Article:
A common question we get is whether SOLIDWORKS can use multiple cores of your PC.
The simple answer is yes, SOLIDWORKS can use multiple cores.
Read on to find out exactly when and how SOLIDWORKS uses CPU cores and why we recommend having a CPU with at least 10 cores for standard SOLIDWORKS usage.
TABLE OF CONTENTS
- Is SOLIDWORKS a Single-Threaded Application?
- Hyperthreading Explained
- The Recommended Number of Cores for SOLIDWORKS
Is SOLIDWORKS a Single-Threaded Application?
SOLIDWORKS has often been described as a single-threaded application.
This means that the majority of SOLIDWORKS computation occurs on one CPU core. The reason for this is that in a parametric model, calculations have to be done one at a time, sequentially.
A cut cannot be calculated until the boss feature it is applied to has been calculated; otherwise, there would be nothing to cut.
Because of this, you may hear people saying that having multiple cores offers no advantage, but this isn’t quite true...
WHY HAVING MULTIPLE CORES IS GOOD FOR SOLIDWORKS
- Not all SOLIDWORKS calculations are single threaded. In normal operation, SOLIDWORKS will often use two or more cores, particularly during tasks such as displaying drawings with multiple views and completing graphical calculations.
- Most users run lots of other programs as well as SOLIDWORKS, a quick look at Task Manager will display how many hidden programs and processes are running.
- Tools such as SOLIDWORKS Flow Simulation have the capacity to use over 20 cores at once!
Historically, users had to decide between buying a CPU which had more cores or a CPU with a higher clock speed. This meant choosing between more calculations occurring simultaneously or each calculation taking less time.
Fortunately, this ultimatum is no longer required.
Over the past couple of years, Intel have released CPUs with what are termed ”Performance” and “Efficiency” cores. These are cores specifically designed for either completing complex tasks on open programs or performing background operations.
This technology means Intel have been able to fit an increasing number of cores into their CPUs without sacrificing the clock speed.
What is Hyperthreading?
Hyperthreading is a technology that allows a single core to run multiple threads simultaneously.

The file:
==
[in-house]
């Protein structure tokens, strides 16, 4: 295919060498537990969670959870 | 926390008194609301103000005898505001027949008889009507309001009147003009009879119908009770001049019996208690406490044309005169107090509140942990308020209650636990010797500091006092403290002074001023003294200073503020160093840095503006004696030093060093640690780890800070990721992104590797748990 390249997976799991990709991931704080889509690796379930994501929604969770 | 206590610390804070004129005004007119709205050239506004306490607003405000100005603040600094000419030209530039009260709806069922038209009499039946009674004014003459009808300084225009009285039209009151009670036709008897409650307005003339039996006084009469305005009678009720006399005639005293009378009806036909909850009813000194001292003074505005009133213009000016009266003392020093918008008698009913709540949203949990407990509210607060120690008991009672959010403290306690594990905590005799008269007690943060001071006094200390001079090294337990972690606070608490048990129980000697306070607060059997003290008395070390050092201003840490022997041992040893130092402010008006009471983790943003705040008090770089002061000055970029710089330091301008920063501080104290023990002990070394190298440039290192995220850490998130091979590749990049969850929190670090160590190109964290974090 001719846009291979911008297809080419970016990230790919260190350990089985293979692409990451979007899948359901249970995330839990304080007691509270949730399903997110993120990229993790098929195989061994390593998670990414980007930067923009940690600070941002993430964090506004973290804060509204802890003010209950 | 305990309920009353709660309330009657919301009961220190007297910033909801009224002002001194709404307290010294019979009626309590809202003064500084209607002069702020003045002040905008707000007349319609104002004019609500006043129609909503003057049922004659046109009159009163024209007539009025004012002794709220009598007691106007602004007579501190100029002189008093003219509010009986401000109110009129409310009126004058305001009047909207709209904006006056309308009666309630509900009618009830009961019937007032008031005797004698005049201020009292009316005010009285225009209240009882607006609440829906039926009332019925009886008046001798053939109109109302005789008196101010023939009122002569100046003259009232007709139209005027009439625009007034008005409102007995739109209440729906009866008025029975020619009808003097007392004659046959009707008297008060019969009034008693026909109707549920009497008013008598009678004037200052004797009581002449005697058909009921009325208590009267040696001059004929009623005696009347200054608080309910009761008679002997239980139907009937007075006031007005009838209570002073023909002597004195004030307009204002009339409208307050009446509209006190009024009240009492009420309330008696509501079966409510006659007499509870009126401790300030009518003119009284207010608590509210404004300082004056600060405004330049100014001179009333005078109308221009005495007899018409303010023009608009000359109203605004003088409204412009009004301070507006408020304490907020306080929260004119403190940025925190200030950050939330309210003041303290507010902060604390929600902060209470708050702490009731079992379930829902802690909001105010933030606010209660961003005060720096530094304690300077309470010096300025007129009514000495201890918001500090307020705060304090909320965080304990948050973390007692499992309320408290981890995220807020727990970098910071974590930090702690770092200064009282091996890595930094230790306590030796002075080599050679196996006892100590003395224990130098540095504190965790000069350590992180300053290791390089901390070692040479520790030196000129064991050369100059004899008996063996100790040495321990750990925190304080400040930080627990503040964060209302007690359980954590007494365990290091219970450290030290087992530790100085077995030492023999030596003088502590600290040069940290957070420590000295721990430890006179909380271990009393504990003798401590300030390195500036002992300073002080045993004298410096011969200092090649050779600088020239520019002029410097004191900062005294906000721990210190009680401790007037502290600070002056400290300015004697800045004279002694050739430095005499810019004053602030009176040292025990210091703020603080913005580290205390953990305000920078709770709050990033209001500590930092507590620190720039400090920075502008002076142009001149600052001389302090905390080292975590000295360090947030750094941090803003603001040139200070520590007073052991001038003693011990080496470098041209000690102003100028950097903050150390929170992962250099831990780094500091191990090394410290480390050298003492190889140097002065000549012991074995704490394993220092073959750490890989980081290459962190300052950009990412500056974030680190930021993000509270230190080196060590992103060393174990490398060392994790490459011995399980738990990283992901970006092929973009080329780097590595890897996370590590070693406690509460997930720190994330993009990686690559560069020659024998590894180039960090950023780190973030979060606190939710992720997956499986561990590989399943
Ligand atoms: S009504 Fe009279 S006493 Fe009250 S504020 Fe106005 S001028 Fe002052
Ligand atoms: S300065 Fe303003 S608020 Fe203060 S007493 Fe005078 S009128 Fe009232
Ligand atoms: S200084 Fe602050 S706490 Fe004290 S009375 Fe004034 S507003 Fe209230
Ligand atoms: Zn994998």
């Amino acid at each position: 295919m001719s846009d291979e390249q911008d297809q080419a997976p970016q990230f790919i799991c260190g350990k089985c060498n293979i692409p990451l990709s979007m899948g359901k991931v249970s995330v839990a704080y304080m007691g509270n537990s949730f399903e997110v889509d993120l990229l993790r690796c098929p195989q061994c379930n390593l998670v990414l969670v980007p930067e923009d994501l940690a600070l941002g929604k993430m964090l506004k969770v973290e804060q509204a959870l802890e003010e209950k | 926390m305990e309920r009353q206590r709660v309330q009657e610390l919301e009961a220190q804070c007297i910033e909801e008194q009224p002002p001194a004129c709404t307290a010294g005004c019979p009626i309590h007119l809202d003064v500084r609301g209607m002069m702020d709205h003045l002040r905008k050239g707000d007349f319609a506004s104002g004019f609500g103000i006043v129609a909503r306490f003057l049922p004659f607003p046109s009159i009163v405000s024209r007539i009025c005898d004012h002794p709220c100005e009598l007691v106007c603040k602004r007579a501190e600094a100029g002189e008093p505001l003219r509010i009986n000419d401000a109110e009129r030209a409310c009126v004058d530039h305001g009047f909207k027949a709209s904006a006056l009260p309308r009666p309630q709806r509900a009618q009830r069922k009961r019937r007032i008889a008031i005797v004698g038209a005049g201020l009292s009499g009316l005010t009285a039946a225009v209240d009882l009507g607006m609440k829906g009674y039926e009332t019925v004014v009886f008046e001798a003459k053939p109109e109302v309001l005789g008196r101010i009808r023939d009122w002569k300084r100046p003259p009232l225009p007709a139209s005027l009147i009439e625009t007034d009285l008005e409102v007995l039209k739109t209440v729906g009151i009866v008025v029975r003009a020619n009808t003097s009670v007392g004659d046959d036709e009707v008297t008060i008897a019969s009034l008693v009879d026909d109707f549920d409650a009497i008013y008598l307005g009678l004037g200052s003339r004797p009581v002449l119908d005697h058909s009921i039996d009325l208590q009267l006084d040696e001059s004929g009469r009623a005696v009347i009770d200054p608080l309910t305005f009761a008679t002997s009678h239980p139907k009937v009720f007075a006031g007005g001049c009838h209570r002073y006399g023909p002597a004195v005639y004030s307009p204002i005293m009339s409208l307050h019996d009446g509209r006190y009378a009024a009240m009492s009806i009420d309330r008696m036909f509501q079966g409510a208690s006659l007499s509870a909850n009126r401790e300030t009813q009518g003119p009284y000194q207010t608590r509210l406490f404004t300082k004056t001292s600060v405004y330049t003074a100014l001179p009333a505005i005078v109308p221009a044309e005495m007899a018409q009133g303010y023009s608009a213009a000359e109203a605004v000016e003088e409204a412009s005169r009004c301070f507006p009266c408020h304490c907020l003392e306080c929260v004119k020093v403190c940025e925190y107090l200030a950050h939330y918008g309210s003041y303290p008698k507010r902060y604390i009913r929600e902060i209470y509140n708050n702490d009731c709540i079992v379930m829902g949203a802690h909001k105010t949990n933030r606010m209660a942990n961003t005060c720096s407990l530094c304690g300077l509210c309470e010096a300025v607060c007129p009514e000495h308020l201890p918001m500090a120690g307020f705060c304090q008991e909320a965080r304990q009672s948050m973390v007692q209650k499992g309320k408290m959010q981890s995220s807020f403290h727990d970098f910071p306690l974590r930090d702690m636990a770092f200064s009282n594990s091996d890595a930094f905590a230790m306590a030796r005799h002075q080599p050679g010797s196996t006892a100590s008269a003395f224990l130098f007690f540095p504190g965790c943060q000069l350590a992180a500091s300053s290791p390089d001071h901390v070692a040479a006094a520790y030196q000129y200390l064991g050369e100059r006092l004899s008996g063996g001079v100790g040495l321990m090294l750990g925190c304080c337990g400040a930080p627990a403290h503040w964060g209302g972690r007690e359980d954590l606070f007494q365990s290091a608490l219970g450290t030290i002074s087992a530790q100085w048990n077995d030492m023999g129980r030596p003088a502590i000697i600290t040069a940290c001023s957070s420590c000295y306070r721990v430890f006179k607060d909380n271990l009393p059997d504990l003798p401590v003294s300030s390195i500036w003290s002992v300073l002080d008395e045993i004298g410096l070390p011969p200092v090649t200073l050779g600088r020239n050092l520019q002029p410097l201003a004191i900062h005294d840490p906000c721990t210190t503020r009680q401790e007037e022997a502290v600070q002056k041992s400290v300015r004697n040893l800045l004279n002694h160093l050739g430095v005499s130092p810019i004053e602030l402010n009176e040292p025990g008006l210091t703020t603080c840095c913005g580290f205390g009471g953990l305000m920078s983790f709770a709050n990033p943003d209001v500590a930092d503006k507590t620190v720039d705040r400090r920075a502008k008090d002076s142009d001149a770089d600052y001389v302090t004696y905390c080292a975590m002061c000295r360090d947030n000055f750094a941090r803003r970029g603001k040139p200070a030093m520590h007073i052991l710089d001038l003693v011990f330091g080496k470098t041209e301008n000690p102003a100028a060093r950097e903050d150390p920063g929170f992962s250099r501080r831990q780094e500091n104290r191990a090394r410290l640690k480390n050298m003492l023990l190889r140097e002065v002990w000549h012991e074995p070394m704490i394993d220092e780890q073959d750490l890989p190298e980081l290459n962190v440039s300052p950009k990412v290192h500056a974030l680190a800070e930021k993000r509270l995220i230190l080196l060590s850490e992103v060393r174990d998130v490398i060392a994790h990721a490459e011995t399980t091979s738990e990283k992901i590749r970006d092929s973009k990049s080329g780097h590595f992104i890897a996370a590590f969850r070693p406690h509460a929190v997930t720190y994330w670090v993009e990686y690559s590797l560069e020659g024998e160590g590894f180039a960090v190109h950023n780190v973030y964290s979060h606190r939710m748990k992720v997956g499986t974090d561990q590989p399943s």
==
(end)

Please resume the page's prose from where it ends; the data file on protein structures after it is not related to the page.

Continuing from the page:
A thread is the series of calculations executed by a core. By using hyperthreading, a CPU can complete simultaneous tasks more efficiently.
In most SOLIDWORKS use-cases, hyperthreading doesn’t significantly impact performance. However, it can aid the performance of other applications which may be running on that machine.
When running CFD simulation studies, some users have found that hyperthreading can significantly slow convergence of a study. For that reason, we recommend that users who are regularly running CFD simulation studies turn off hyperthreading to ensure best performance.
How Many Cores do I Need to Run SOLIDWORKS?
For the reasons outlined above, all the CAD workstations that we recommend have at least 10 cores for standard SOLIDWORKS usage.
For more complex applications, such as simulation and visualisation, we recommend computers with between 16 and 24 cores to minimise run times.
Of course, for the latest most up-to-date information, you can check out our hardware page.
Here we have a variety of machines available with benchmarked ratings for different tasks, and you will also be able to access our hardware guide.
This provides in-depth information on how specification impacts performance and is a must-read for anyone considering an upgrade.
If you have any further questions you can always reach out to email@example.com who will be happy to answer any questions you may have.
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So if you find your workflow disrupted, or just have a question about SOLIDWORKS, then give us a call on 01926 333 777 or drop an email to firstname.lastname@example.org and one of our certified SOLIDWORKS Engineers will be in contact.